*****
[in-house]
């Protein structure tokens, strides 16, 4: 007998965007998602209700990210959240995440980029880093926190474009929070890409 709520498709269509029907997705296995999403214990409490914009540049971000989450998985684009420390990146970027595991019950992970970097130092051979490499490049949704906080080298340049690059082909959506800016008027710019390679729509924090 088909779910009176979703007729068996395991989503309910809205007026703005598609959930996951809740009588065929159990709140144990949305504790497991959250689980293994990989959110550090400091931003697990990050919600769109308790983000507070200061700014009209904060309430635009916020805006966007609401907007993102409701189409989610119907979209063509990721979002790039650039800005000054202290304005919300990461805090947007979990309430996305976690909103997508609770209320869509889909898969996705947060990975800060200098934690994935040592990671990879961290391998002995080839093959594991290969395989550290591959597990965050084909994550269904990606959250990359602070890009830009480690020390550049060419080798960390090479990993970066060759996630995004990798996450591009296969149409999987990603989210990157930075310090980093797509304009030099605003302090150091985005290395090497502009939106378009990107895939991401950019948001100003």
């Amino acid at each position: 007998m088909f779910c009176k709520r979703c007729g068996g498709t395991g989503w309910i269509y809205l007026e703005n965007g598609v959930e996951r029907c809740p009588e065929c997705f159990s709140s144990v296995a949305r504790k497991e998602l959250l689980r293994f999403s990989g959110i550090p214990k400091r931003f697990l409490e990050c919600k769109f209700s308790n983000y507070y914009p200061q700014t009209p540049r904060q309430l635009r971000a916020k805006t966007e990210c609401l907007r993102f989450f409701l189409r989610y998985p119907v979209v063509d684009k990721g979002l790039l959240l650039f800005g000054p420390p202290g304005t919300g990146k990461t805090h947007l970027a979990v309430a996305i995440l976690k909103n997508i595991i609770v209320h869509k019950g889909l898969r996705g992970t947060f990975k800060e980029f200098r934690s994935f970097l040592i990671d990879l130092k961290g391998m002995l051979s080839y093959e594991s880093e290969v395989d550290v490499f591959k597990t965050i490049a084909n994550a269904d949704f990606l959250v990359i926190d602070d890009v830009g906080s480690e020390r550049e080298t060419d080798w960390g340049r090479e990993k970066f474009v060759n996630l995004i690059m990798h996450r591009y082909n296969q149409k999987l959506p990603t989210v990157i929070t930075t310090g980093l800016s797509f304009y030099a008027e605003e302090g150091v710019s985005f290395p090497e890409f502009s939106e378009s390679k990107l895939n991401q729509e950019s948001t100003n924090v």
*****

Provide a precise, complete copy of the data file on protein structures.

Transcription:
[in-house]
């Protein structure tokens, strides 16, 4: 007998965007998602209700990210959240995440980029880093926190474009929070890409 709520498709269509029907997705296995999403214990409490914009540049971000989450998985684009420390990146970027595991019950992970970097130092051979490499490049949704906080080298340049690059082909959506800016008027710019390679729509924090 088909779910009176979703007729068996395991989503309910809205007026703005598609959930996951809740009588065929159990709140144990949305504790497991959250689980293994990989959110550090400091931003697990990050919600769109308790983000507070200061700014009209904060309430635009916020805006966007609401907007993102409701189409989610119907979209063509990721979002790039650039800005000054202290304005919300990461805090947007979990309430996305976690909103997508609770209320869509889909898969996705947060990975800060200098934690994935040592990671990879961290391998002995080839093959594991290969395989550290591959597990965050084909994550269904990606959250990359602070890009830009480690020390550049060419080798960390090479990993970066060759996630995004990798996450591009296969149409999987990603989210990157930075310090980093797509304009030099605003302090150091985005290395090497502009939106378009990107895939991401950019948001100003």
């Amino acid at each position: 007998m088909f779910c009176k709520r979703c007729g068996g498709t395991g989503w309910i269509y809205l007026e703005n965007g598609v959930e996951r029907c809740p009588e065929c997705f159990s709140s144990v296995a949305r504790k497991e998602l959250l689980r293994f999403s990989g959110i550090p214990k400091r931003f697990l409490e990050c919600k769109f209700s308790n983000y507070y914009p200061q700014t009209p540049r904060q309430l635009r971000a916020k805006t966007e990210c609401l907007r993102f989450f409701l189409r989610y998985p119907v979209v063509d684009k990721g979002l790039l959240l650039f800005g000054p420390p202290g304005t919300g990146k990461t805090h947007l970027a979990v309430a996305i995440l976690k909103n997508i595991i609770v209320h869509k019950g889909l898969r996705g992970t947060f990975k800060e980029f200098r934690s994935f970097l040592i990671d990879l130092k961290g391998m002995l051979s080839y093959e594991s880093e290969v395989d550290v490499f591959k597990t965050i490049a084909n994550a269904d949704f990606l959250v990359i926190d602070d890009v830009g906080s480690e020390r550049e080298t060419d080798w960390g340049r090479e990993k970066f474009v060759n996630l995004i690059m990798h996450r591009y082909n296969q149409k999987l959506p990603t989210v990157i929070t930075t310090g980093l800016s797509f304009y030099a008027e605003e302090g150091v710019s985005f290395p090497e890409f502009s939106e378009s390679k990107l895939n991401q729509e950019s948001t100003n924090v």